Miriam has her opinion and I respect that, but I also know many young people that wanted the UK to stay together, for good reasons. Are their opinions not valid? (Indeed 55% of Scotland’s people have a different opinion and we are heading for very dangerous ground if we do not allow people to have different opinions from ours.) I also feel very uncomfortable when people pick out over 65s,as if their opinions are somehow less valuable. Many people I know over 65 are very thoughtful, have a lot of life experience and an element of wisdom that comes with age (traditional cultures respects this). Many also vote for their children and grandchildren.

    As you know, I believe the only way good and lasting change happens is by gradually taking people in a positive direction – through discussion, voting and campaigning. I’m not sure there is another way? How did South Africa change from a system of Apartheid to a government reflecting all its people? How have we developed workers’ rights? How have we created legal rights for people of all races, religions, genders, age, abilities and sexual persuasions? Through discussion, campaigning and working together to bring about change. And I think it is through this system that this country has changed for the better over the last 100 years or so and will continue to change. (It is far from perfect,and yes we have inequality and poverty – but unlike most people in the world, we have free healthcare, free education, a relatively safe country and are relatively free to say what we want – these are luxuries in many countries of the world).

    I can’t “prove” anything, as I’m sure you know, just as the “Yes” campaign couldn’t “prove” anything either– as no one can guarantee future outcomes. We all have hopes and will work towards achieving them – and like you I have done a lot of campaigning over the years and will continue to do what I can. I firmly believe the Margaret Mead quote “Never doubt that a small group of thoughtful, committed, citizens can change the world. Indeed, it is the only thing that ever has.” And I would imagine this quote would be relevant for the “Yes” campaign too!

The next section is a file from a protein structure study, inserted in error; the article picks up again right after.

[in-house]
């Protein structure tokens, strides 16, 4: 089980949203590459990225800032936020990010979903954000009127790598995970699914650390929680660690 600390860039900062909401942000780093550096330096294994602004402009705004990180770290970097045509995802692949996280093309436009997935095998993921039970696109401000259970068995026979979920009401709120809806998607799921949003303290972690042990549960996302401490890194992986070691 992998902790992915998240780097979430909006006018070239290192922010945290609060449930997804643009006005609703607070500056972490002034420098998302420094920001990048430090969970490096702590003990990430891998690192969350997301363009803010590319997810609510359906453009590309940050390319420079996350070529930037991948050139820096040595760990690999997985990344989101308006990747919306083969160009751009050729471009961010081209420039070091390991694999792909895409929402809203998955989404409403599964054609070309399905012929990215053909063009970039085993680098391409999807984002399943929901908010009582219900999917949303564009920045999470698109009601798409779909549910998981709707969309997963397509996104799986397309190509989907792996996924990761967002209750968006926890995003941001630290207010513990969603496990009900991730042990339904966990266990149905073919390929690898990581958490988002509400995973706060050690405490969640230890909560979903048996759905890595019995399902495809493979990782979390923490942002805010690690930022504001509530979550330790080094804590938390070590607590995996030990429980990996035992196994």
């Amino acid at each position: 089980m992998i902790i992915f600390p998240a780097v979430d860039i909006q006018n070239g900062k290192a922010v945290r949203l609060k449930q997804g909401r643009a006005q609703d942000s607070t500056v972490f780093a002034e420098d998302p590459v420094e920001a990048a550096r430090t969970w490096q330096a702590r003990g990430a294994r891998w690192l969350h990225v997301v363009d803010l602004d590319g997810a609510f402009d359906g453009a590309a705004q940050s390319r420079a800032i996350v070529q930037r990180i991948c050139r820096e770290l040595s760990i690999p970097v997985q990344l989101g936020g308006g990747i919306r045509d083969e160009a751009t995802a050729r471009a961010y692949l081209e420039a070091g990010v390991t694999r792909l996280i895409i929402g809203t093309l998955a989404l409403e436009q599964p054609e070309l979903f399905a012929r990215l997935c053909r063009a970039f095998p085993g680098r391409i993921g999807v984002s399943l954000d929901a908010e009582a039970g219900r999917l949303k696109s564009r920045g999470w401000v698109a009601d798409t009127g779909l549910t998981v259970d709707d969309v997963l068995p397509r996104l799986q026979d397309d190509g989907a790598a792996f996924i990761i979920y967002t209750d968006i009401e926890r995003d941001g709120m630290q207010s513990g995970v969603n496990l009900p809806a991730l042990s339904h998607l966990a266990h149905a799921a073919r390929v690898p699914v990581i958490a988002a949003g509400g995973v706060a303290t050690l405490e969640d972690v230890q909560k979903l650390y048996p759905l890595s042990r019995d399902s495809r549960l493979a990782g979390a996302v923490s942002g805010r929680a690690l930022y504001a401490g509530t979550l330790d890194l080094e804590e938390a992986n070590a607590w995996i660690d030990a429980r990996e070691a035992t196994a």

I believe an Independent Scottish Government would have suffered from the same issues as the UK Government (personal egos, big business pressures, “friends” supporting “friends” and the damaging effects on people of having too much power and influence). So I was never convinced of how an Independent Scotland would be better, or how it would deliver the many things it said it would.

    I do agree with a devolved government that can deliver local democracy but any centralised power – whether in Edinburgh or London will be distant from people who are geographically or socially far away. (The vote in Orkney and Shetland reflected the fact that they feel Edinburgh will not reflect their needs any more than London.)

    Instead I would like to see our Scottish politicians, political parties and Scotland’s people focusing on working together to bring about positive change. We have many existing powers to do this and we can start this work now. This is what I think we need to focus on – actually getting on with making change – rather than arguing amongst ourselves about whether independence would or would not deliver the change we all want. I think if people work together, the energy created in the independence debate, could be used to really tackle the social and environmental issues facing our country – but if we spend our energies squabbling and name-calling we will go nowhere. We have an opportunity to work for Scotland’s people – not “Yes” people or “No” people – but all people.